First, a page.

NGC 3293 is the open cluster that appears just in front of a red nebulosity with a definite structure. This cluster is pretty young. Its stars have formed in two waves. The first one was about 20 million years ago and the then formed stars can be seen now as the redder stars around the cluster. The second “wave”, which happened about 5-6 million years ago, provided a large set of blue stars. The strongly radiating stars do not have had yet enough time to carve/modify the beautiful filamentary structure of the nebula.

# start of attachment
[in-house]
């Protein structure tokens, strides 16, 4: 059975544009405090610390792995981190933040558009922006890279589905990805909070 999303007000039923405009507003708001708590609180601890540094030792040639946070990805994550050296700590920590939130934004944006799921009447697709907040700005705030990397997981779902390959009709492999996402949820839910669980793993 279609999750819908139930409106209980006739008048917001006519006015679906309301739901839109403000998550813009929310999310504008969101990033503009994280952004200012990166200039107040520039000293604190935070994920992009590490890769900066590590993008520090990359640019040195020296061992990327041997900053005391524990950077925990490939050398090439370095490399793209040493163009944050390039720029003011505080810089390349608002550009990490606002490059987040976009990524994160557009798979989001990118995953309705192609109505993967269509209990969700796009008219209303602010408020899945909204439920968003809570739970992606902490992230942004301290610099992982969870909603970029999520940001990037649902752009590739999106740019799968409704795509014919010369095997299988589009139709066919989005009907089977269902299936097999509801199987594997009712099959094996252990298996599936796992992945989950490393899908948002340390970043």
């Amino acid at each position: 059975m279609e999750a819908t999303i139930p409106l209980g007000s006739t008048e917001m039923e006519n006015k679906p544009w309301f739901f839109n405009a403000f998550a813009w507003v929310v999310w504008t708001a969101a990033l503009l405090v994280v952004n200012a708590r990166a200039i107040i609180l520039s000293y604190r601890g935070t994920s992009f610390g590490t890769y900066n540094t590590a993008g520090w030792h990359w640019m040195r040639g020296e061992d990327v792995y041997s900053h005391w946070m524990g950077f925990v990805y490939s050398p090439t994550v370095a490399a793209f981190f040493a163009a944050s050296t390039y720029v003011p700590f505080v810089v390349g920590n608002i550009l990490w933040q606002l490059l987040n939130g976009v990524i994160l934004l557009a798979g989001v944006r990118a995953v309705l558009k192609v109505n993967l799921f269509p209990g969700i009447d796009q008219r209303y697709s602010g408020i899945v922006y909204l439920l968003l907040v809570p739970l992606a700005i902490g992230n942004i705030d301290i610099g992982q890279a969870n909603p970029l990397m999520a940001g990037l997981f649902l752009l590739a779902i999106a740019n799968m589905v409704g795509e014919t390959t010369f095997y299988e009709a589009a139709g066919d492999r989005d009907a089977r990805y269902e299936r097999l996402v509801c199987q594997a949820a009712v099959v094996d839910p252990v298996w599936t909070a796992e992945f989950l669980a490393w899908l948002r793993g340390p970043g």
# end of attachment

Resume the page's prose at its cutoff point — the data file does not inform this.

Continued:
This image has been taken in both broadband (LRGB) and narrowband (Halpha and OIII) in order to provide the right colors of the reflection nebula as well as higher contrast (crispier) details in the structure of the nebula.
Name(s): NGC 3293
Type: Open cluster and surrounding nebulosity
RA: 10h 35m 34s
Dec: -58º 07’ 21”
Size (arcmin): 9×9 (cluster)
Distance: 8,000 ly
Date: 2018-03-08 thru 2018-03-17
Location: iTelescope.net, SSO near Coonabarabran, NSW Australia
Size (arcmin): 36×36
Telescope: Planewave CDK 20” f/6.8
Camera: SBIG STX16803 (4096x4096pix)
Guiding: Astrodon MonsterMOAG off-axis guider
Total exposure: 15h 20m (Ha: 9.5 h; OIII: 1 h; L: 1 h; RGB: 3h 50m)
Processing: CCDStack, Photoshop CC 2018